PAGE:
Most of us are okay to consult a doctor about pain or a disease. But we usually don’t count bad sex as a problem worth tackling with our gynaecologist. This is a shame because many of the issues women have in bed can be traced to physiological conditions that can be eased. We get you started on those conversations by doing a first round of consultations with a few specialists.
1. ‘I just went on the pill, and I’ve lost interest in sex.’
Dr Monica Agarwal, consultant gynaecology and obstetrics, Paras Bliss, Panchkula, says, “After taking the pill, around 10-15 per cent have a decreased sex drive.” Pills are a combination of the hormones oestrogen and progesterone, and they stop ovulation. “Some women, who feel a natural increase in libido around the time of ovulation, might not feel the same kind of an urge when they are on the pill. You can try a different pill or a different method of birth control in this case,” says Agarwal.
2. Why am I unable to orgasm even when fully stimulated?
There’s a condition called anorgasmia that prevents a person from reaching the big O. Dr Anuradha Kapur of Max Multi Speciality Centre, New Delhi says, “For most women, the reason is psychological. The medical reasons could be diabetes, neurological diseases, gynaecological surgeries or cancer surgeries, or vaginismus, which is painful sex.” Your doctor can isolate the cause for the problem and prescribe ways to ease your way to an orgasm.
3. ‘Can my fibroids cause pain during sex?’
Fibroids are benign tumours in the uterus and can cause painful sex in some women. According to Dr Amita Shah, senior consultant and coordinator, obstetrics-gynaecology, Columbia Asia Hospital, Gurgaon, “Fibroids can vary in size, number and position. Normally, they do not cause pain during intercourse, unless they are too large or are in the lower uterine cavity close to the cervix.” The treatment of fibroids depends on the severity of the problem and includes hormonal medication or surgery.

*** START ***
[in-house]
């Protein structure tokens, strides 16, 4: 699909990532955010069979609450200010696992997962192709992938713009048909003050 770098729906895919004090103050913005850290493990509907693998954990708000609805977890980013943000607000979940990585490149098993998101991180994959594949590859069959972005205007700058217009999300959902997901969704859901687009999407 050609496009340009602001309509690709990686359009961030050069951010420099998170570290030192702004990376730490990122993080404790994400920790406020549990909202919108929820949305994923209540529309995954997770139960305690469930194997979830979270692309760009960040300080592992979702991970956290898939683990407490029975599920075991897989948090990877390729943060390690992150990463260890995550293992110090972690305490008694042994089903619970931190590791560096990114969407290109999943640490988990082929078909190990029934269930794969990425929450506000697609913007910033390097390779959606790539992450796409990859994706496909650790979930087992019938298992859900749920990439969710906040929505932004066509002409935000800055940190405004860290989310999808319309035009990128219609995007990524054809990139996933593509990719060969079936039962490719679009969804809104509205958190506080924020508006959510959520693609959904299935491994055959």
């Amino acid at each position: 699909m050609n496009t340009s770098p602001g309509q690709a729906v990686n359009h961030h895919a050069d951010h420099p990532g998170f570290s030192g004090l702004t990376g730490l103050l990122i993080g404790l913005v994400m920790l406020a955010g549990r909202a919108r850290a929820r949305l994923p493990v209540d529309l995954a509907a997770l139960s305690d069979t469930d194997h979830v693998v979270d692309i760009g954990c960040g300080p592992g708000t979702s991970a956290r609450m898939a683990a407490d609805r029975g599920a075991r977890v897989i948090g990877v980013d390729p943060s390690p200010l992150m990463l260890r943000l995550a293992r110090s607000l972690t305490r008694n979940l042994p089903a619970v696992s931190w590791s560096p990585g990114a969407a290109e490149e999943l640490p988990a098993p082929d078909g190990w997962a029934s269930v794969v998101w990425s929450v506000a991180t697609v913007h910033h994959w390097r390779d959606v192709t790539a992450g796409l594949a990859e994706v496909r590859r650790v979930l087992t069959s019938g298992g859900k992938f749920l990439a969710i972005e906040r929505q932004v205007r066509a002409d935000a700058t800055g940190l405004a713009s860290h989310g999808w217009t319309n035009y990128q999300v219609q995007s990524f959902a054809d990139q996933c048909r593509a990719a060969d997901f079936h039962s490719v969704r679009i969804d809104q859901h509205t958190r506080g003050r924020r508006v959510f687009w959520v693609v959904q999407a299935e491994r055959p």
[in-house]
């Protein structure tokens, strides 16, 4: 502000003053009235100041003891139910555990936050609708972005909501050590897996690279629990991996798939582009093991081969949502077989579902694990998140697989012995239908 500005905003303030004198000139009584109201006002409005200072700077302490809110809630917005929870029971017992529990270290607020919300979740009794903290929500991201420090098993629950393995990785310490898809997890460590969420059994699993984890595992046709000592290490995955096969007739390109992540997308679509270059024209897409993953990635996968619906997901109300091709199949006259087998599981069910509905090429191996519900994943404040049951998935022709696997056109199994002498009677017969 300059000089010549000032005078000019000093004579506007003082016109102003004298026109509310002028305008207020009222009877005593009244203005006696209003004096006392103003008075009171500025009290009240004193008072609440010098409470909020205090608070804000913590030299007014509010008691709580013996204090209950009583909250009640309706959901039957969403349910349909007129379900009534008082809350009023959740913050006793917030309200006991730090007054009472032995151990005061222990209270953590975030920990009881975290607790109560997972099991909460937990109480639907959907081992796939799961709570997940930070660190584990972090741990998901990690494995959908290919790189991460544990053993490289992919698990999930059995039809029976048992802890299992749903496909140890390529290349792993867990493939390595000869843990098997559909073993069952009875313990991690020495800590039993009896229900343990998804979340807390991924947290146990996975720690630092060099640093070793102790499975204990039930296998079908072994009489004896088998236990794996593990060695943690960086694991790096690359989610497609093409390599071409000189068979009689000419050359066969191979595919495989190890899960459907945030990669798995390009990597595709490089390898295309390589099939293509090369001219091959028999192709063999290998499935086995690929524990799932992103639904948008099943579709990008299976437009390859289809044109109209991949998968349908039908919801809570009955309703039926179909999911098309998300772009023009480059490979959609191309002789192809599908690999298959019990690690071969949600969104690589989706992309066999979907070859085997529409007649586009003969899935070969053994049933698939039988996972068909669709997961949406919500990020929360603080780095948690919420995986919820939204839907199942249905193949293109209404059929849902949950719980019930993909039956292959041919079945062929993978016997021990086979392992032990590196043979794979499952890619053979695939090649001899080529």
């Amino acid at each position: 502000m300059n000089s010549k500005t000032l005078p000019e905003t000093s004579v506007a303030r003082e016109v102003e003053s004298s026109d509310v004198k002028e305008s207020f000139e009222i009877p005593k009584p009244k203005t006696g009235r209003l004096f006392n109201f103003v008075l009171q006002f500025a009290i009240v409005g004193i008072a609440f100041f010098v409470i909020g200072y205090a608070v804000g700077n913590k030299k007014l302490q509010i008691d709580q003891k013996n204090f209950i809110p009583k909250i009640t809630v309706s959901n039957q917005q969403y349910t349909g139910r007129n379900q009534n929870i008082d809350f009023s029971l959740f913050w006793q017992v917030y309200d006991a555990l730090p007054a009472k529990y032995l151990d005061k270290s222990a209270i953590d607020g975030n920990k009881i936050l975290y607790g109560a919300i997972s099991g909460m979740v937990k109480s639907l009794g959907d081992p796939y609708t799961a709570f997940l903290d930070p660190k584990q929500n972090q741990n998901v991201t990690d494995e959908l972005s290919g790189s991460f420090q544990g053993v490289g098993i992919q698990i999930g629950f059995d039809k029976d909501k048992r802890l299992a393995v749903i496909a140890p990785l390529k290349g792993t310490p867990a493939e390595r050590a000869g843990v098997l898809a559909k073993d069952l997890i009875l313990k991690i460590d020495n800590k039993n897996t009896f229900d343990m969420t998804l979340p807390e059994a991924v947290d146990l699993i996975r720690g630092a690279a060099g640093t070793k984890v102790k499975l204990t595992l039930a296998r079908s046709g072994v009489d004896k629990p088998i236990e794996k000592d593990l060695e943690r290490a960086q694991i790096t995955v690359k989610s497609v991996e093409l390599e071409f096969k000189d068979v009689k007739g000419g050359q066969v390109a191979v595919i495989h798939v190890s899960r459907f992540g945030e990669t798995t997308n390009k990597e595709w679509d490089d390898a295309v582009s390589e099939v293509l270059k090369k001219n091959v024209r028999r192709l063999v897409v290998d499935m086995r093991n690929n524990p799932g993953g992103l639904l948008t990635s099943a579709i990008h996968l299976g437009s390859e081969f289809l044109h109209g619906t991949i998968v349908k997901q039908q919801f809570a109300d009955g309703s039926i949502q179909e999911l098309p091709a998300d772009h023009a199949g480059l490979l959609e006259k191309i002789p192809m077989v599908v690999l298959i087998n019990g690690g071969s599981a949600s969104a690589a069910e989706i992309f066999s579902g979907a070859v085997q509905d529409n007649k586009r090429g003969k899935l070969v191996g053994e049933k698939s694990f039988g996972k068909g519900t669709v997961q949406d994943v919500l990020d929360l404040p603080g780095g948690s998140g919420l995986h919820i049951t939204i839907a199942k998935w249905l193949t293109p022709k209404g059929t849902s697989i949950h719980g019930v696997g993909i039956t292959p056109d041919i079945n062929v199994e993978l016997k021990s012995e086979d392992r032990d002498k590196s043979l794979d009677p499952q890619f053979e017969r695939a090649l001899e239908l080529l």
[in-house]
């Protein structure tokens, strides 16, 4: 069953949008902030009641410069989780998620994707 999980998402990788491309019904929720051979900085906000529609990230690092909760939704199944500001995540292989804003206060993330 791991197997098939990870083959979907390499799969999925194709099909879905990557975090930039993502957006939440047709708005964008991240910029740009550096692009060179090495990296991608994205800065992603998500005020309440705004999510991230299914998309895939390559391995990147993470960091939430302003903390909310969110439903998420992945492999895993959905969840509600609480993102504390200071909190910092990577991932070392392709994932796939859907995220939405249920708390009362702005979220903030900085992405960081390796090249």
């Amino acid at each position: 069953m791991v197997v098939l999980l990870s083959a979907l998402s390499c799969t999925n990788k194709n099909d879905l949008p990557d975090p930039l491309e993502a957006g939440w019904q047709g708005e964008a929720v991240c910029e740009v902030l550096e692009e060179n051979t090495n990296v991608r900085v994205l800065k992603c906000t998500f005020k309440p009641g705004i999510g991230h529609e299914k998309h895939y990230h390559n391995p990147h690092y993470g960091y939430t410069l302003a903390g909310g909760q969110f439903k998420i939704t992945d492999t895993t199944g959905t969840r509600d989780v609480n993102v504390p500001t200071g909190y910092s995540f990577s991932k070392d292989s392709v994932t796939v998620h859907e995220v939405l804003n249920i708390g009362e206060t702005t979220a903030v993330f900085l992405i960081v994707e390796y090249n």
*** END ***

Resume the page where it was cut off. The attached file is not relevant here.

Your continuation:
4. ‘Why do I have a vaginal discharge when I am aroused?’
When you are aroused, you get wet down there because blood vessels dilate and get filled with blood. “It is called vasocongestion, and it creates fluid secretions that ease penetration. This lubrication is usually thin and watery, but when it gets mixed with the discharge that is present in the vagina, it can appear clear watery or milky depending on the phase of your monthly cycle,” says Dr Agarwal.
5. ‘I experience pain and a burning sensation during sex. Why?’
The most common causes of pain or burning during sex are vaginal dryness, infection, irritation by soaps and cosmetics, or cuts or tears in the vagina. Vaginal dryness could also be caused by the pill, hormonal changes, certain medications or low oestrogen levels. “You need to get tested for urinary infections as well as vaginal infections, which may lead to pelvic infections and consequent inflammation, which leads to pain and burning,” says Dr Shah.